Most unusually among major painters, Vincent van Gogh (1853-90) was also an accomplished writer. His letters provide both a unique self-portrait and a vivid picture of the contemporary cultural scene. Van Gogh emerges as a complex but captivating personality, struggling with utter integrity to fulfil his artistic destiny. This major new edition, ...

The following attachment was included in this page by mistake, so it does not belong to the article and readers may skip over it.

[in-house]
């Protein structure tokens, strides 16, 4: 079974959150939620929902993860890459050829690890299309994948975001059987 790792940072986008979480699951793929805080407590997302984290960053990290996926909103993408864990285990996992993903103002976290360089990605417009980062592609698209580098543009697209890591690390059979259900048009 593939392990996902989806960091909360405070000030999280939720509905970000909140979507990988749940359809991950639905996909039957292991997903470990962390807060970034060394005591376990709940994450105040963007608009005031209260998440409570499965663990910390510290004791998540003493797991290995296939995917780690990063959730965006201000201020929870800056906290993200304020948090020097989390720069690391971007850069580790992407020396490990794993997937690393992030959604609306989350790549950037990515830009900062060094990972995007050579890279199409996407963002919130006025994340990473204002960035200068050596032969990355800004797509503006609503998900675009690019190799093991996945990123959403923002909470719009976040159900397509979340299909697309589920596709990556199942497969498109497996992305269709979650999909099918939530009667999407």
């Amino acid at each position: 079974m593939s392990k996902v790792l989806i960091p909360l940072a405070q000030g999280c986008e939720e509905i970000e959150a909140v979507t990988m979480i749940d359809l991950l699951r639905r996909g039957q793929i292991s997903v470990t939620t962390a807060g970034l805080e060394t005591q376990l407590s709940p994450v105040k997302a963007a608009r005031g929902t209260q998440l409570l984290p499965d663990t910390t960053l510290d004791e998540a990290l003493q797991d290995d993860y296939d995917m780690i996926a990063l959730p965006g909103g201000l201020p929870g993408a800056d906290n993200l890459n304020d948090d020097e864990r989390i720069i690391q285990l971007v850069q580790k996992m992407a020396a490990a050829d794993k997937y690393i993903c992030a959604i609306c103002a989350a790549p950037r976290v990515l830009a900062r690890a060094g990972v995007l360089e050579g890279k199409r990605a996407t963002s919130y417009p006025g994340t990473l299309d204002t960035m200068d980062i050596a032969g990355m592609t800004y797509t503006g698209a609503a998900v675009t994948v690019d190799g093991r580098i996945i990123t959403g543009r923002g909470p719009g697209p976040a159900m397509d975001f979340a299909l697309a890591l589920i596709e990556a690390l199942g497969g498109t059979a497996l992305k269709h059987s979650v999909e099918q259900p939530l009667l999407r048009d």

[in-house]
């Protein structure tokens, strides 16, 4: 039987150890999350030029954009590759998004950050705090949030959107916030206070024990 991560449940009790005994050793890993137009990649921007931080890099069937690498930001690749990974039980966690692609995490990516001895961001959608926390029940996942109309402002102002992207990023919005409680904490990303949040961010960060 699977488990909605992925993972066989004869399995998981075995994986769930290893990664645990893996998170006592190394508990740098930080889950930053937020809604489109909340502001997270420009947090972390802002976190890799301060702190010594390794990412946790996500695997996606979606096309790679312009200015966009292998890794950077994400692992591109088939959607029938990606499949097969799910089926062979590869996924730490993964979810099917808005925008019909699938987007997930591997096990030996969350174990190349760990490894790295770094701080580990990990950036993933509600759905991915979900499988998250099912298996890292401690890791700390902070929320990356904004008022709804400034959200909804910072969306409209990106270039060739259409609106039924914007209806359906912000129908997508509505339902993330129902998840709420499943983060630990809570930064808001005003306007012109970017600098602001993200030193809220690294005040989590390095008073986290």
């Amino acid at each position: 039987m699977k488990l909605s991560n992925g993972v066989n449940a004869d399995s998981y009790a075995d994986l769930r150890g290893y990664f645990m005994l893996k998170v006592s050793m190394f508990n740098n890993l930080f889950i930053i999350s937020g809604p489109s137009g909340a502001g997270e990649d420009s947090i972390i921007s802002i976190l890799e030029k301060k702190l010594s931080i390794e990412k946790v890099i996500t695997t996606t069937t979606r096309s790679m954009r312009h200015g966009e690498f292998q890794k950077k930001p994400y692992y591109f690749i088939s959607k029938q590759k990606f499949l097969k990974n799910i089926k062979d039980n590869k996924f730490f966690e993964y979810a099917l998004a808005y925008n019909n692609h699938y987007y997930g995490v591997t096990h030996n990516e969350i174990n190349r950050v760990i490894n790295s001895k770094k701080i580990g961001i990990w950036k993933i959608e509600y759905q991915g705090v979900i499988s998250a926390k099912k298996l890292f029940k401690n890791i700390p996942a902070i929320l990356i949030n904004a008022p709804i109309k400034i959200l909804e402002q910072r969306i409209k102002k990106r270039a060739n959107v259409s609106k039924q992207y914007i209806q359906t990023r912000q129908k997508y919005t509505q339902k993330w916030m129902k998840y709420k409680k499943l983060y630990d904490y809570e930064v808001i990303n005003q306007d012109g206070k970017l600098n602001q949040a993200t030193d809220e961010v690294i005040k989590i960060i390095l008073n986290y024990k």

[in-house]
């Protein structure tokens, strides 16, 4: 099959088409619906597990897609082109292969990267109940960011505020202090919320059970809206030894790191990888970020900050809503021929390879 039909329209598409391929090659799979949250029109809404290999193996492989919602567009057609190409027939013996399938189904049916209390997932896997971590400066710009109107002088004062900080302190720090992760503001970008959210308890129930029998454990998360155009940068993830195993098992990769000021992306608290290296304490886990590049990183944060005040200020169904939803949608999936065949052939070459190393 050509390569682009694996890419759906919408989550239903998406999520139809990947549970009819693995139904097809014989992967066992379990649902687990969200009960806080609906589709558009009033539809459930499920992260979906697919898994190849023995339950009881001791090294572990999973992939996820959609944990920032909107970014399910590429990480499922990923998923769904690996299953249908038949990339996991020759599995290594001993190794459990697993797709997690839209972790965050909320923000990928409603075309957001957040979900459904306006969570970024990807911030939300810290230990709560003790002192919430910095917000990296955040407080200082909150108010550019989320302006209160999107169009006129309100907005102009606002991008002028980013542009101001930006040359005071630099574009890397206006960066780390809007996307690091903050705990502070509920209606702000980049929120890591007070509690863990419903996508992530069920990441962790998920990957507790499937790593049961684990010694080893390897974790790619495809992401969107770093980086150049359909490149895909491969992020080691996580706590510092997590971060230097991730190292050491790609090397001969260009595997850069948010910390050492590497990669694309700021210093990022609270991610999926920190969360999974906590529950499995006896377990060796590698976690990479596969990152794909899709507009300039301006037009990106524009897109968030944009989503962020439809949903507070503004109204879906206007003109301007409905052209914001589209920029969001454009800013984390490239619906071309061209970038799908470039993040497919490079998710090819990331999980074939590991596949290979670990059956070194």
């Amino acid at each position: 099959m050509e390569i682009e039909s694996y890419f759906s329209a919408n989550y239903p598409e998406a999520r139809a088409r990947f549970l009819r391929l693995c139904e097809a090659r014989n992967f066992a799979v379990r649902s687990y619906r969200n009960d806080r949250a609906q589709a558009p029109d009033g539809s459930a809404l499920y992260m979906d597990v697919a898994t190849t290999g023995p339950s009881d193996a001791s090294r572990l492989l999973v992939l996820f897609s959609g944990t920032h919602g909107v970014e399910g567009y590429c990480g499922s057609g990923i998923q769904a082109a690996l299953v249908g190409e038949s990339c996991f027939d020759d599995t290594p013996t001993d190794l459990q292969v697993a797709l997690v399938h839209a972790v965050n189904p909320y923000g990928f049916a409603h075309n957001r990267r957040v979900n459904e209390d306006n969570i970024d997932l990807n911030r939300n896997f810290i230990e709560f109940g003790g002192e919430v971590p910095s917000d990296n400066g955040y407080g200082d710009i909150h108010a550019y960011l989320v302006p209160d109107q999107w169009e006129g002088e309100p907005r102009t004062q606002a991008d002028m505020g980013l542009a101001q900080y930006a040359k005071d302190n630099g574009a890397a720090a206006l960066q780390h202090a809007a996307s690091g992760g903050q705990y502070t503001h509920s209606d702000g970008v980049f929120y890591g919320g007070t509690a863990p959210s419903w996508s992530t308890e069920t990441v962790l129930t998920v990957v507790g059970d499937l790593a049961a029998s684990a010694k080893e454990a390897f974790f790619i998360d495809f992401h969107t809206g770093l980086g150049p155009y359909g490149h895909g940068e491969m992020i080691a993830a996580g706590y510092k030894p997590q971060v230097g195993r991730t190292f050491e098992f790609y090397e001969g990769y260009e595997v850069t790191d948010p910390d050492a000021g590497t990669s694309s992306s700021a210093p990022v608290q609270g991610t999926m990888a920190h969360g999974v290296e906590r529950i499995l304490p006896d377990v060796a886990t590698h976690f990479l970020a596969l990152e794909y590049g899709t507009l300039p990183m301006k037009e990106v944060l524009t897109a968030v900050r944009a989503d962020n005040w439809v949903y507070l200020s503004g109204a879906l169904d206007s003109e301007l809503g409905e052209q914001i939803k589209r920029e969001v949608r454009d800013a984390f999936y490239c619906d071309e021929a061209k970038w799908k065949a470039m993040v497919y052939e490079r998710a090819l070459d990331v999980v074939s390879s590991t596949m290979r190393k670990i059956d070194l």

Most unusually among major painters, Vincent van Gogh (1853-90) was also an accomplished writer. His letters provide both a unique self-portrait and a vivid picture of the contemporary cultural scene. Van Gogh emerges as a complex but captivating personality, struggling with utter integrity to fulfil his artistic destiny. This major new edition, which is based on an entirely new translation, reinstating a large number of passages omitted from earlier editions, is expressly designed to reveal his inner journey as much as the outward facts of his life. It includes complete letters wherever possible, linked with brief passages of connecting narrative and showing all the pen-and-ink sketches that originally went with them. Despite the familiar image of Van Gogh as an antisocial madman who died a martyr to his art, his troubled life was rich in friendships and generous passions. In his letters we discover the humanitarian and religious causes he embraced, his fascination with the French Revolution, his striving for God and for ethical ideals, his desperate courtship of his cousin, Kee Vos, and his largely unsuccessful search for love. All of this, suggests De Leeuw, demolishes some of the myths surrounding Van Gogh and his career but brings hint before us as a flesh-and-blood human being, an individual of immense pathos and spiritual depth. Perhaps even more moving, these letters illuminate his constant conflicts as a painter, torn between realism, symbolism and abstraction; between landscape and portraiture; between his desire to depict peasant life and the exciting diversions of the city; between his uncanny versatility as a sketcher and his ideal of the full-scale finished tableau. SinceVan Gogh received little feedback from the public, he wrote at length to friends, fellow artists and his family, above all to his brother Theo, the Parisian art dealer, who was his confidant and mainstay. Along with his intense powers of visual imagination, Vincent brought to the
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